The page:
In these few moments the full extent of men’s capacity for blindness to the quality of intimacy was brought home to me as never before. If they don’t need it, they don’t need to know they’re missing it, and so they may have no conception of it. So what happens next in the Stoner household? Does Stoner realise the error of his ways and attempt to get to know his wife as a whole human being? Of course not. He takes to having sex with her when she’s asleep and less resistant and he can almost pretend to himself that she quite likes it. By this point, I felt that whatever Edith might do to Stoner in the future, he deserved it.

Well, Edith decides she wants a child, but when Grace is born, she develops a kind of chronic fatigue that makes her unable to look after her. So poor old Stoner, thanks to his misunderstood, emotionally abandoned and sexually abused wife, has to work AND do the childcare. Outrageous, no? Not to mention the fate of most working mothers to this very day. A few years later, with Edith more or less recovered, and Stoner shut away in his study with Grace all the time he’s at home, Edith makes a bid to take back power of parenting. She does it in an ugly way, clearly intent on exerting the control over Grace that she has lost over her own body. Stoner has an attempt to talk to her, but by now a spell of atrophy has taken over Stoner’s common sense and the rule of ‘nothing can change’ has overwhelmed him. He fails to make Edith see reason and, fearing reprisals on the child, abandons them both to each other. If I’d been angry with Stoner before, now I was absolutely furious with him. If one parent has gone a bit crazy, you do not start abandoning your child to them because you lack the backbone and the moral fibre to stand up to their poor behaviour. But Stoner’s busy grizzling because he’s lost the space he used to research in and can’t write his book. Oh poor, kind, gentle Stoner! All he suffers!

But never fear, because no white male author will deprive his white male protagonist of what he really wants. Into Stoner’s life comes a mistress, Katherine Driscoll, a talented graduate student. Katherine is Stoner’s soulmate and wants lots of sex, which is great because then Stoner doesn’t have to learn anything about creating and maintaining relationships. They’re found out, of course, but Stoner carries on, seemingly unbothered by guilt, until his department nemesis is hellbent on causing trouble for Katherine. Now this is a shame because despite himself, Stoner is learning something about love: ‘he saw it as a human act of becoming, a condition that was invented and modified moment by moment and day by day, by the will and the intelligence and the heart.’ Now this is good stuff, hopeful and illuminating. This is a big step for mankind as represented by Stoner. But when it comes to it, and they either have to make a break for it together or split up, well, you can guess by now which Stoner chooses:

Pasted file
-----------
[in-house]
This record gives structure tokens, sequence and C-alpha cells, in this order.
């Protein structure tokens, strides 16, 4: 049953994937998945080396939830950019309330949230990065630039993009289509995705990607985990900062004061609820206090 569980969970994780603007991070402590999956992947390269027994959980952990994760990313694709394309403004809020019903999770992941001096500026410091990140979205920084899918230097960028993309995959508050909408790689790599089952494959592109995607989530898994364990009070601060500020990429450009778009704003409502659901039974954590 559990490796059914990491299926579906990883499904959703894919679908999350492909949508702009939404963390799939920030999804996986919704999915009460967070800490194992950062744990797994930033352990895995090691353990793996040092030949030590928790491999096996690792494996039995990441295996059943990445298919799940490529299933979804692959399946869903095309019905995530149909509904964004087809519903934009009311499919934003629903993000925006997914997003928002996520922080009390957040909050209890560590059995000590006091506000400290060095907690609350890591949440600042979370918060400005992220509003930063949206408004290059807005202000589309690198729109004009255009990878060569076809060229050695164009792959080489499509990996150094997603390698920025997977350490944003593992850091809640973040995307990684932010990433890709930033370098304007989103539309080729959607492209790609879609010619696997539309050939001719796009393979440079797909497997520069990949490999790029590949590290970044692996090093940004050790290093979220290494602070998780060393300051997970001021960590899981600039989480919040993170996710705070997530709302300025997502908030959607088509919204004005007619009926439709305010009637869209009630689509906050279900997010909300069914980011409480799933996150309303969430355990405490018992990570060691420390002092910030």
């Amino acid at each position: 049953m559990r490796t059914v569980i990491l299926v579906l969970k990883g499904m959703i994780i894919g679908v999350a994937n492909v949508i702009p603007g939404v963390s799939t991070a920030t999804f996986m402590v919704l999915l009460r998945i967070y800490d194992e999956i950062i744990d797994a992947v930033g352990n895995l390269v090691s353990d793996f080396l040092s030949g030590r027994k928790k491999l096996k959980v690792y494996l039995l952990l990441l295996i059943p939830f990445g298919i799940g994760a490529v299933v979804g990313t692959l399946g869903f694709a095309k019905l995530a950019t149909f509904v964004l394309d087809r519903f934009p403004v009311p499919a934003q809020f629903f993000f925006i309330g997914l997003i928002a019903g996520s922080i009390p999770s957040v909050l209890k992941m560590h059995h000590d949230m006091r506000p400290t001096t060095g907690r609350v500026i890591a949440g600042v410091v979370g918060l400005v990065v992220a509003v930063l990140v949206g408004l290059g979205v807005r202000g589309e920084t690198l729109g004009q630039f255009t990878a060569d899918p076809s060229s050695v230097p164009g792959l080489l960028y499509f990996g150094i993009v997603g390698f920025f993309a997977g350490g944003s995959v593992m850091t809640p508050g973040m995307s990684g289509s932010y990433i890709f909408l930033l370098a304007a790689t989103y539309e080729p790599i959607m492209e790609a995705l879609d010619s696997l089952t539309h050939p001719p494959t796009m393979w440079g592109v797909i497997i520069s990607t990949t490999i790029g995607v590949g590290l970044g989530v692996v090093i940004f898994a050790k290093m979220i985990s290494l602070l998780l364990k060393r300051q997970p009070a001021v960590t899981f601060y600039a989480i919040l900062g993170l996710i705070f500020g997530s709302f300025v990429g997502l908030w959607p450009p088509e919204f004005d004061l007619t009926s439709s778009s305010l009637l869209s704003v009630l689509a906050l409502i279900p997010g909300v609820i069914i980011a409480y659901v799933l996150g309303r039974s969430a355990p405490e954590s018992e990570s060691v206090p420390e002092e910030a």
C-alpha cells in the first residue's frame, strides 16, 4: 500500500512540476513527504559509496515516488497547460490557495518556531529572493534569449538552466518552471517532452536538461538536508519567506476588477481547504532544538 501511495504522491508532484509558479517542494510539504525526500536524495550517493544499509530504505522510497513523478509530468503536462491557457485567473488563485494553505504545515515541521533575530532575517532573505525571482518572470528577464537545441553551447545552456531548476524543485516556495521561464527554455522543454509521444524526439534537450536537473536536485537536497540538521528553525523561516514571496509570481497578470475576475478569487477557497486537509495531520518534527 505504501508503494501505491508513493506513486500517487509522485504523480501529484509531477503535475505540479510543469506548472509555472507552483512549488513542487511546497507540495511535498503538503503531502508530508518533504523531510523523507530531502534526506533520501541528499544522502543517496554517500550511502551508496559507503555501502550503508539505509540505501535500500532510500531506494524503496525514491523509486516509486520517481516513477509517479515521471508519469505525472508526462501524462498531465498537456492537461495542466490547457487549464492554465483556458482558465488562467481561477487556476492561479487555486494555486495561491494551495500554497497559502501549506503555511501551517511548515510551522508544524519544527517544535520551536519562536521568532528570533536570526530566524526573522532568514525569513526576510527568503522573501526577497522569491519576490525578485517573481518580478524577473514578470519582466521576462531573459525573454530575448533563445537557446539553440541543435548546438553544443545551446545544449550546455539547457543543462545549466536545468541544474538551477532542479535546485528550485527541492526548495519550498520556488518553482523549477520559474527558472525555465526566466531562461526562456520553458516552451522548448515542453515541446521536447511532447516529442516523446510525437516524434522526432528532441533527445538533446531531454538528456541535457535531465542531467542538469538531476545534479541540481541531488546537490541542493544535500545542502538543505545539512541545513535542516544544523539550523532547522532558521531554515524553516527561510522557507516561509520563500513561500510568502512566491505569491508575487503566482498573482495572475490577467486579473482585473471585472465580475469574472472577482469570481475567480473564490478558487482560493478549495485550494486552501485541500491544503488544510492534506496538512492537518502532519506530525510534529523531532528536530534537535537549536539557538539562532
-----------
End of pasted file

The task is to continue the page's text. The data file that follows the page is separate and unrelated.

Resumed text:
‘Because in the long run,’ Stoner said, ‘it isn’t Edith or even Grace, or the certainty of losing Grace, that keeps me here; it isn’t the scandal or the hurt to you or me; it isn’t the hardship we would have to go through, or even the loss of love we might have to face. It’s simply the destruction of ourselves, of what we do’

I’ve read this sentence many times now and I still don’t understand what Stoner means. Is he saying that they are too moral? Because that would be weird, given the public nature of the affair. Is he saying they wouldn’t get work? Because Katherine’s subsequent career refutes that. The only thing I can think of that really fits with Stoner’s behaviour is that he would have to accept change and loss, both things he has never done, except for that one moment at the start of the novel when he chose literature over the farm. It’s as if a rock has fallen in love with literature and this is so extraordinary that one can expect nothing more from it – any more would be blood out of a Stoner.

And there is nothing more to expect from Stoner. He suffers the loss of Katherine, he ages prematurely, he dies. I was left wondering to what extent we were meant to feel sorry for him. The narrative is full of compassion for Stoner, it portrays him as perpetually wronged, as being unfortunate and unlucky. But whenever I looked closely at that text, Stoner seemed to get exactly what he wanted. Throughout the novel he denies and rejects the possibility of change, choosing instead to remain with the comfy and familiar, and in doing so he denies happier lives to Edith, Grace and Katherine. And I wondered so much, oh so much, how come this novel had been so widely acclaimed in the 21st century when it is fundamentally the story of a would-be gentle man who doggedly perpetuates gender rancour?

The thing is, for me Stoner embodies white male privilege, and we endorse it if we feel sympathy for him. Stoner has been little more than adequate in everything he has done; do we really think he deserved more than he got? If Stoner’s is a sad, unjust life, then we must believe that he should be given rewards for minimal exertion, that he should not have to make sustained, prolonged effort for what is good in life, nor engage in complicated, difficult negotiations and compromises. Life is cruel, yes, but not especially so to Stoner, whose real tragedy lies in his overwhelming passivity and his inability to speak his emotional truth. Stoner has no curiosity about the emotional life of others – his own is a mystery to him – and so he has no idea of the care he might give, of the potential generosity of spirit he might embody. Instead he choses minimal responsibility and emotional cowardice, and this is what life looks like under the auspices of such choice.